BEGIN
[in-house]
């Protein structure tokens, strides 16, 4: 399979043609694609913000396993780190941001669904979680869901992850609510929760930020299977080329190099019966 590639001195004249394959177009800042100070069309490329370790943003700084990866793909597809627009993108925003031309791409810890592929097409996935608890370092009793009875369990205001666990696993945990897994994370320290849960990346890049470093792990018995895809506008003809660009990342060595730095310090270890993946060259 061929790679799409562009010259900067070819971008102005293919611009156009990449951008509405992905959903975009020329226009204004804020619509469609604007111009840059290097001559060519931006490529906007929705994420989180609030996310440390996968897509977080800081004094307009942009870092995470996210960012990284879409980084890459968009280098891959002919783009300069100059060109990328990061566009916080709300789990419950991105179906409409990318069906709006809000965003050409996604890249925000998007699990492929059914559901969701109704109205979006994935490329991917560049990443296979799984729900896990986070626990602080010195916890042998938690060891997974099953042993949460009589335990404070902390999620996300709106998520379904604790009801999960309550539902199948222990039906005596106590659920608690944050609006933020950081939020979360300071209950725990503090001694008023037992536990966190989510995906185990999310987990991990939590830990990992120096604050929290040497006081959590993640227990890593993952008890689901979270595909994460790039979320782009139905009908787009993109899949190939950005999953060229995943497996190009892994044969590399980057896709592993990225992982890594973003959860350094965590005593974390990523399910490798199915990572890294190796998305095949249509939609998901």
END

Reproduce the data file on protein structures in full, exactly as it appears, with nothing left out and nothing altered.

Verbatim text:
[in-house]
């Protein structure tokens, strides 16, 4: 399979043609694609913000396993780190941001669904979680869901992850609510929760930020299977080329190099019966 590639001195004249394959177009800042100070069309490329370790943003700084990866793909597809627009993108925003031309791409810890592929097409996935608890370092009793009875369990205001666990696993945990897994994370320290849960990346890049470093792990018995895809506008003809660009990342060595730095310090270890993946060259 061929790679799409562009010259900067070819971008102005293919611009156009990449951008509405992905959903975009020329226009204004804020619509469609604007111009840059290097001559060519931006490529906007929705994420989180609030996310440390996968897509977080800081004094307009942009870092995470996210960012990284879409980084890459968009280098891959002919783009300069100059060109990328990061566009916080709300789990419950991105179906409409990318069906709006809000965003050409996604890249925000998007699990492929059914559901969701109704109205979006994935490329991917560049990443296979799984729900896990986070626990602080010195916890042998938690060891997974099953042993949460009589335990404070902390999620996300709106998520379904604790009801999960309550539902199948222990039906005596106590659920608690944050609006933020950081939020979360300071209950725990503090001694008023037992536990966190989510995906185990999310987990991990939590830990990992120096604050929290040497006081959590993640227990890593993952008890689901979270595909994460790039979320782009139905009908787009993109899949190939950005999953060229995943497996190009892994044969590399980057896709592993990225992982890594973003959860350094965590005593974390990523399910490798199915990572890294190796998305095949249509939609998901």